Creating a Solid Presentation Outline

how to create a presentation outline

Creating a Solid Presentation Outline

Speech outlines are often overlooked in presentations. They’re dismissed as a waste of time by amateur presenters who don’t realize their relevance. Why flesh out your speech when you can go straight to writing it whole, they’d argue. Most professional speakers, however, claim the opposite. They know better, and they understand that time spent mulling over a presentation’s basic framework is never wasted time. In fact, they consider it as time well-spent.

Think of your speech outline as the blueprint of your presentation. It’s there mostly as an assurance that your speech is coherent, focused, and ready to be brought to life. It will help you clear your presentation anxiety, so you’ll feel less apprehensive about muddling it up with ambiguous ideas and obscure statements. Crafting a speech outline is a critical step to make sure that your presentation is ready to go.

The Importance of Preparing a Speech Outline

Importance of a Presentation Outline

Your speech outline will help you see your core message clearly and without obstruction. It will force out from your mind the key logical elements of your presentation—the bits that, together, form your speech skeleton.

An outline is a good way to find out, possibly for the first time, exactly what it is you want to say. It will help you organize your material and put your thoughts together in a way that yields a comprehensible output. It will ground you and keep you on topic from the time you write that first draft to the moment you deliver the actual presentation. And the best part is that it’s easier than it seems. You don’t need a flurry of words to make one—you need ideas. Cues and fragments would do, as long as they mean something to you.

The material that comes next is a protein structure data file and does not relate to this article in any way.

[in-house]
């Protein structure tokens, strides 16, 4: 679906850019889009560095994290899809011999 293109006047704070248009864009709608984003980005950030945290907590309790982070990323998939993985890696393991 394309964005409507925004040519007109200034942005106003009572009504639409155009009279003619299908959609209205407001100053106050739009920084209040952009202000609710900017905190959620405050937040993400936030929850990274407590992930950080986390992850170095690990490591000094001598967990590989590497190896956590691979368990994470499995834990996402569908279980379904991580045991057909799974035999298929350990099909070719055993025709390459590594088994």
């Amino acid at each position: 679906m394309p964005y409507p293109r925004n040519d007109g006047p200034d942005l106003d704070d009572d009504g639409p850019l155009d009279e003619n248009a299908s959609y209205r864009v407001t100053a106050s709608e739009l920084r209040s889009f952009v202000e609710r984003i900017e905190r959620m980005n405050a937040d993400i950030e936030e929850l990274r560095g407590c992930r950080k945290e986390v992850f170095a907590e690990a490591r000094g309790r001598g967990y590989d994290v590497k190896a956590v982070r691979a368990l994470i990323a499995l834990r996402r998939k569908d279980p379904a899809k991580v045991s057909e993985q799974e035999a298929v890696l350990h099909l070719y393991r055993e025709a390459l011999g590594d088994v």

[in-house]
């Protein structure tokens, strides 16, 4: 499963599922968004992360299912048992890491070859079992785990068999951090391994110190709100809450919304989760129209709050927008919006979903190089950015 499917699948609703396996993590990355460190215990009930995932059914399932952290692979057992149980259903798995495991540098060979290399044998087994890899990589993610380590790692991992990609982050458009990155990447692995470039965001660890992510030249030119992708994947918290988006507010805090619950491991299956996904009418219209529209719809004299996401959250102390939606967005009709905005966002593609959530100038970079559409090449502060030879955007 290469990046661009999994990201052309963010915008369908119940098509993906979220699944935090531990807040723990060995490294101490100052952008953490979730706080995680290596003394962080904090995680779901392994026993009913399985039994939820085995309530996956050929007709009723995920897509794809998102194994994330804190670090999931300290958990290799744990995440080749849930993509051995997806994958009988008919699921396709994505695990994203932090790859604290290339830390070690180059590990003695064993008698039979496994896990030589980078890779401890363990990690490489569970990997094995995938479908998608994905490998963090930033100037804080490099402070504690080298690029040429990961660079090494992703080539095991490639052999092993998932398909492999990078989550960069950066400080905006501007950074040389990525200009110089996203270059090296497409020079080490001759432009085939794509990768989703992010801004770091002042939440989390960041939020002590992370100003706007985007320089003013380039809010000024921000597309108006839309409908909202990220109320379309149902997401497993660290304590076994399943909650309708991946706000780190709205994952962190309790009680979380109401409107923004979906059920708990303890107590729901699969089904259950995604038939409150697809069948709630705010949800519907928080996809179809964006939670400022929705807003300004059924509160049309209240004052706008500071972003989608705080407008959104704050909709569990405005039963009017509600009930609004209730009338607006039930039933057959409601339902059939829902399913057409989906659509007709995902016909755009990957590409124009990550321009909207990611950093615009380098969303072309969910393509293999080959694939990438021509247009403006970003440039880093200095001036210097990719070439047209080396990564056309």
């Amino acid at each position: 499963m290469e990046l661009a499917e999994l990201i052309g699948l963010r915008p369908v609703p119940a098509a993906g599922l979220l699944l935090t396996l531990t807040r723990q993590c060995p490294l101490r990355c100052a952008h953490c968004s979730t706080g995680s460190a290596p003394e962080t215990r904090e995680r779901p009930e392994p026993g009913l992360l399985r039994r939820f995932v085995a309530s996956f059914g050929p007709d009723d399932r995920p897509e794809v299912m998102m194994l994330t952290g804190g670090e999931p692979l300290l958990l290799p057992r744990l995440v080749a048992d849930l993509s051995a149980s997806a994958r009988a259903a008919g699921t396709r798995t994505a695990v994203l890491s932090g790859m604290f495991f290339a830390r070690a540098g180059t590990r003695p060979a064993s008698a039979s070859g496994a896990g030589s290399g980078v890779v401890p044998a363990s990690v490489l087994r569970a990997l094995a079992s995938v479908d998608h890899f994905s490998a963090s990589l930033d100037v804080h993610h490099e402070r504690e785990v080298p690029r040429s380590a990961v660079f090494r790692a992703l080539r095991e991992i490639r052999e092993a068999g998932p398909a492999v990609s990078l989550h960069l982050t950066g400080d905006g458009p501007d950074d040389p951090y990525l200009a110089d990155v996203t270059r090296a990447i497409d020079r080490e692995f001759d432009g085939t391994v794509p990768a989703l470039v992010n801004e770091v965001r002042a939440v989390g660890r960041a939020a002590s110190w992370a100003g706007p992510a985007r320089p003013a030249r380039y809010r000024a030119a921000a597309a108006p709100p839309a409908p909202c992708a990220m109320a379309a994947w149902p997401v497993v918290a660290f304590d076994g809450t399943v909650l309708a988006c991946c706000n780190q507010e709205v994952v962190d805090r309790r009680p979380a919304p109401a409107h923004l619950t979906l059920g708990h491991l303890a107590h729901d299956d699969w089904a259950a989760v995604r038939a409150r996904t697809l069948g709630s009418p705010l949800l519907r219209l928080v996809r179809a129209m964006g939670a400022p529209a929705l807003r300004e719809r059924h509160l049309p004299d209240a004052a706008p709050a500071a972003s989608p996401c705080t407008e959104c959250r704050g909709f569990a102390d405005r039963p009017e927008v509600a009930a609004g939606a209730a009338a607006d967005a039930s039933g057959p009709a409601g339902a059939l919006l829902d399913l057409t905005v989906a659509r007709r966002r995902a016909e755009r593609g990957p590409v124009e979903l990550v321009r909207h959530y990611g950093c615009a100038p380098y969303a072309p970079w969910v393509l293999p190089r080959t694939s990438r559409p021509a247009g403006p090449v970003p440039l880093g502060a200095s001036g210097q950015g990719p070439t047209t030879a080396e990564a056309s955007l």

As the backbone of your speech, the outline will help you enhance the logic of your content and the sequence of your narrative. It will improve the flow and style of your presentation so that whatever you share to the audience will be received with interest and understanding. Laying out the basics of your presentation will help you look at the bigger picture without delving deep into the details.

Structuring Your Speech Skeleton

Structuring Your Speech Skeleton

Speech outlines, like many write-ups, usually follow a three-part structure. This basic formula is something that anyone who has ever read or written anything can easily recognize:

  1. Introduction – where you tell your audience what you’re going to tell them
  2. Body – where you actually tell them
  3. Conclusion – where you tell them again what you just told them

It’s an easy enough way of framing a speech. Structuring your outline this way will help you determine which sections of your presentation need to be given more importance.

The Brainstorming Stage

Before you can write your outline, you need to go through one more stage: brainstorming. This will jumpstart your creative process by allowing you to explore all possibilities, exhaust all means, and let your stream of consciousness flow. In this stage, you’ll have to experiment with different concepts to come up with the basics of your presentation. Decide on your topic to keep your speech firmly grounded. Define your goals and identify how to achieve them. Determine the essence of your presentation from the audience’s perspective. Of course, whatever you decide on while brainstorming won’t necessarily be set in stone. They can still change as you move forward. Brainstorming will only help you create idea maps in your mind so that you can organize your thoughts before outlining.

The Brainstorming Stage

Part One: Introduction